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The airflow in buildings involves a combination of many different flow elements. It is, therefore, difficult to find an adequate, all-round turbulence model covering all aspects. Consequently, it is appropriate and economical to choose turbulence models according to the situation that is to be predicted. This paper discusses the use of different turbulence models and their advantages in given situations. As an example, it is shown that a simple zero-equation model can be used for the prediction of special situations as flow with a low level of turbulence. A zero-equation model with compensation for room dimensions and velocity level also is discussed. A k- model expanded by damping functions is used to improve the prediction of the flow in a room ventilated by displacement ventilation. The damping functions especially take into account the turbulence level and the vertical temperature gradient. Low Reynolds number models (LRN models) are used to improve the prediction of evaporation-controlled emissions from building material, which is shown by an example. Finally, large eddy simulation (LES) of room airflow is discussed and demonstrated.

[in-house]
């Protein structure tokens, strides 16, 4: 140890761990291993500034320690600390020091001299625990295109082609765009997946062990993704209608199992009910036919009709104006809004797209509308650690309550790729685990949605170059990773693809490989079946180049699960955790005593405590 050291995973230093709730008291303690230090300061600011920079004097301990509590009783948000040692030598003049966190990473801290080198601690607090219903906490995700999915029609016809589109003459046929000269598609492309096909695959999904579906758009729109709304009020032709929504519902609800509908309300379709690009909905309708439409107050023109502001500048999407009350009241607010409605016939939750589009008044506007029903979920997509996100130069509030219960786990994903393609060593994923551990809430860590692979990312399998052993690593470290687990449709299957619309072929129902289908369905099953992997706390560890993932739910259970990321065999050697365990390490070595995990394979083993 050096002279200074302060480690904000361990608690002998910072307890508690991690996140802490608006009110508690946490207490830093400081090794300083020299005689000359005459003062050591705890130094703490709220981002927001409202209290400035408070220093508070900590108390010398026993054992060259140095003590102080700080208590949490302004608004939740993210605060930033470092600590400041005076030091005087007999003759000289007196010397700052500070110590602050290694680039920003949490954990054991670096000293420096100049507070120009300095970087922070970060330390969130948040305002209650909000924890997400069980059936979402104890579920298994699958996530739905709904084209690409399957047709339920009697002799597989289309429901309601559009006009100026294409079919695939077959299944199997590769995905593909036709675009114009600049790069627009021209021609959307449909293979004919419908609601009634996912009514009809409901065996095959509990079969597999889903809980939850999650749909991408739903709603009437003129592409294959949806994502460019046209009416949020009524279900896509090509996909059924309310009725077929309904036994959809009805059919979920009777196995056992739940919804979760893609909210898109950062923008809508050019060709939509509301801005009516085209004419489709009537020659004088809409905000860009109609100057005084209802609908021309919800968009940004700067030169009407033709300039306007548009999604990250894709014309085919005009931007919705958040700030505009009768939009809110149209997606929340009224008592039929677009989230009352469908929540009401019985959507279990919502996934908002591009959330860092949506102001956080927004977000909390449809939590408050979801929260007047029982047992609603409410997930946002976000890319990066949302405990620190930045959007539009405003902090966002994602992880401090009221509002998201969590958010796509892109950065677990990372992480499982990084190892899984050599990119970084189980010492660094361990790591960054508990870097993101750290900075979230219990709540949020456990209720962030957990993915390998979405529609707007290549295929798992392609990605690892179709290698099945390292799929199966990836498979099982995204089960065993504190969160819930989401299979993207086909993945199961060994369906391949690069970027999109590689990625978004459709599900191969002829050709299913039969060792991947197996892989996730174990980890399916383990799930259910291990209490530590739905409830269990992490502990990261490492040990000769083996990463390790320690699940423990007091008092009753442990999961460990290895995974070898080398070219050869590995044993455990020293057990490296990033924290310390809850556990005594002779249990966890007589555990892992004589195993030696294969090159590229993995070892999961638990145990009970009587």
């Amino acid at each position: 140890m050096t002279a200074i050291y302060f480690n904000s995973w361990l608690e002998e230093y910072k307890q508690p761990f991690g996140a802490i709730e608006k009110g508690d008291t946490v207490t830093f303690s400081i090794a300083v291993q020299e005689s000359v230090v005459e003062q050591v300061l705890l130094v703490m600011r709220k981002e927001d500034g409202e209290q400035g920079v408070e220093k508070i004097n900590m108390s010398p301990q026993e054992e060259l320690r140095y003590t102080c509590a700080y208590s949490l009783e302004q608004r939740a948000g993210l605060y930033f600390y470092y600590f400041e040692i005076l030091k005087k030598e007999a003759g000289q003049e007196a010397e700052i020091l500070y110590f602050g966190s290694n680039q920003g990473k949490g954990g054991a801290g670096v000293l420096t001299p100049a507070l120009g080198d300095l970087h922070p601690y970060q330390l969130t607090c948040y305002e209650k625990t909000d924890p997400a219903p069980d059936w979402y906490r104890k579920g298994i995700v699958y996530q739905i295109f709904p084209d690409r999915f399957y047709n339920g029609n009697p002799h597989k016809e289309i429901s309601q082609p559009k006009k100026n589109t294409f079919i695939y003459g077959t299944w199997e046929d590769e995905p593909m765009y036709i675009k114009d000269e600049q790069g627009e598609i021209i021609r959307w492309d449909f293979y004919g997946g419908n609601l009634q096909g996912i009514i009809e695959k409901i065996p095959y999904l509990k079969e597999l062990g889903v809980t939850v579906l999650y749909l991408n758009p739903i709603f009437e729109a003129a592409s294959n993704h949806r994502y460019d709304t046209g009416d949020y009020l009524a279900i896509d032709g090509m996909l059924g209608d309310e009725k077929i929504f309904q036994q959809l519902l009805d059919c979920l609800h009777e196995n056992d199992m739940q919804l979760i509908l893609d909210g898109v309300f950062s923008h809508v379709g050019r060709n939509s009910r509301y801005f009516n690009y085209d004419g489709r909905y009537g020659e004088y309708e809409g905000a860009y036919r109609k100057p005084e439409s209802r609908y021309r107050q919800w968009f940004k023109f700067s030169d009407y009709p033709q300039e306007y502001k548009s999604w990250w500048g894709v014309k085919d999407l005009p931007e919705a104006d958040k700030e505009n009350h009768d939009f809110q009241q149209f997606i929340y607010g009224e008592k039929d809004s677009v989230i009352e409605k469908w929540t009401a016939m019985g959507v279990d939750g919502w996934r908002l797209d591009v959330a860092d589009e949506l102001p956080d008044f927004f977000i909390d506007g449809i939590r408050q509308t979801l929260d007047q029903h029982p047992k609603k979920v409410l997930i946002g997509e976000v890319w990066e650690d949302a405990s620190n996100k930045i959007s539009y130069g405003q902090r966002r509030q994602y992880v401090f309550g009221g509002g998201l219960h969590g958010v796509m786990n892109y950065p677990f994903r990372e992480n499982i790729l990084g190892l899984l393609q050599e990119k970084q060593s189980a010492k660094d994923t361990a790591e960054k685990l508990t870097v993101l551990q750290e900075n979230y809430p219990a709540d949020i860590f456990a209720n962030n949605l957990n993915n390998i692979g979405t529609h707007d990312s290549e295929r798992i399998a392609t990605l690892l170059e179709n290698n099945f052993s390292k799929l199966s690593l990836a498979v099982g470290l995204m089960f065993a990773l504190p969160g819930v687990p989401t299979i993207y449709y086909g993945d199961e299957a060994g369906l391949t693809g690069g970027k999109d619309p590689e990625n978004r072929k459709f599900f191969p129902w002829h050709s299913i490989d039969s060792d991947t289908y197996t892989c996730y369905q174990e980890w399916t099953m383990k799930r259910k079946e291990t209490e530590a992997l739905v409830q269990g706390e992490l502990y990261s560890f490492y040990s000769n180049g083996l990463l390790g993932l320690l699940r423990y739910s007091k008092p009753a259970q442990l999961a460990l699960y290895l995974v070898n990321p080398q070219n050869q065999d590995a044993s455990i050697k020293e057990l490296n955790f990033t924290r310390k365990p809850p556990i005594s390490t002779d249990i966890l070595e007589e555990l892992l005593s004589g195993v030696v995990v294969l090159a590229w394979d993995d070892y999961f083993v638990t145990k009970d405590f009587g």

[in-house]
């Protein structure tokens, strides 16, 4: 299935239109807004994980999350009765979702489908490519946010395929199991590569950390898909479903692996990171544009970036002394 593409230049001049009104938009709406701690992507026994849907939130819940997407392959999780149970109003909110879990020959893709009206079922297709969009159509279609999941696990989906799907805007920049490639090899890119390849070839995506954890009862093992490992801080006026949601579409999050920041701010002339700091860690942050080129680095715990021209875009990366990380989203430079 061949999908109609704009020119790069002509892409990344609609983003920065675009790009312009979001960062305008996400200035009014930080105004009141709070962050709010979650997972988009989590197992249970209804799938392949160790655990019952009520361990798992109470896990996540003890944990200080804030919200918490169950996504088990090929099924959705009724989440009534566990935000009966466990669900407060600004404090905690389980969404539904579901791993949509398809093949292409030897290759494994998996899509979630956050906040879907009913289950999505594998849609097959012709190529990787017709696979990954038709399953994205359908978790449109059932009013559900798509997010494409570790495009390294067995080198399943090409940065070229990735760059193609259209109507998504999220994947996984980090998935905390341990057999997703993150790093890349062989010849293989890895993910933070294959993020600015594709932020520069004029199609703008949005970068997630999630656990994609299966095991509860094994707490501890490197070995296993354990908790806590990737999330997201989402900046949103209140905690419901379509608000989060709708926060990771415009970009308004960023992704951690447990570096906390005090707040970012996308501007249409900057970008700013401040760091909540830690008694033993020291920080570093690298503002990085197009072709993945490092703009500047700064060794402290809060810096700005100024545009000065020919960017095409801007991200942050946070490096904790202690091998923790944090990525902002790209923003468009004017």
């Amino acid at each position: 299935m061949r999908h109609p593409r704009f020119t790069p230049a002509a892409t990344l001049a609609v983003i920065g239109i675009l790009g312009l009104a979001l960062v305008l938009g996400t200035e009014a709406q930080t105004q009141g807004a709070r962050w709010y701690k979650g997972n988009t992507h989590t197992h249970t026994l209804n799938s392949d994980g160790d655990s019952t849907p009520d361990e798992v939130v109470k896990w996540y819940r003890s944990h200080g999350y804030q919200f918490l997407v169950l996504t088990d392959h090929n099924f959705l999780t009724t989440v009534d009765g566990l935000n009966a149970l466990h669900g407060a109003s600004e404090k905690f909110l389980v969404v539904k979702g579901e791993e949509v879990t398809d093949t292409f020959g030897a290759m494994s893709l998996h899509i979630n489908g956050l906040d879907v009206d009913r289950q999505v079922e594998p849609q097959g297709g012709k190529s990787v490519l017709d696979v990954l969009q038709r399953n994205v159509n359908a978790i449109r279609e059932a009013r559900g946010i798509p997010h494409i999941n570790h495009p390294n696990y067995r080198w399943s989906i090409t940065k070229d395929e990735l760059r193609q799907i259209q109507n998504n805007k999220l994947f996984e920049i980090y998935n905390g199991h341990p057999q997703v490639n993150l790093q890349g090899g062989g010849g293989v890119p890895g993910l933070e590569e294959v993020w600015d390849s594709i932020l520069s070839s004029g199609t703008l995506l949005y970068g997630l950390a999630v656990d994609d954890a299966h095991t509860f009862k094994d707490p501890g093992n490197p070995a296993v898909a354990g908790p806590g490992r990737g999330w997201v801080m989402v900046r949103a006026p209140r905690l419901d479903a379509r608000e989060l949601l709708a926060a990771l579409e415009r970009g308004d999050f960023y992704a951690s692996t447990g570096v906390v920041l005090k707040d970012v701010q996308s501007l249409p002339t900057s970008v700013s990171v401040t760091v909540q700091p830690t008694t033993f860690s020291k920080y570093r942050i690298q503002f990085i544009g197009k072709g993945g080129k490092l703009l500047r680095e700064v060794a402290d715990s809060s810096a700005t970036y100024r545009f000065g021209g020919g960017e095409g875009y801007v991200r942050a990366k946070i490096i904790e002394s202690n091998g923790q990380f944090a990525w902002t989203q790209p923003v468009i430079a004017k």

Units: SI

Citation: Symposium, ASHRAE Transactions, 1998, Vol 104, pt. 1A, San Francisco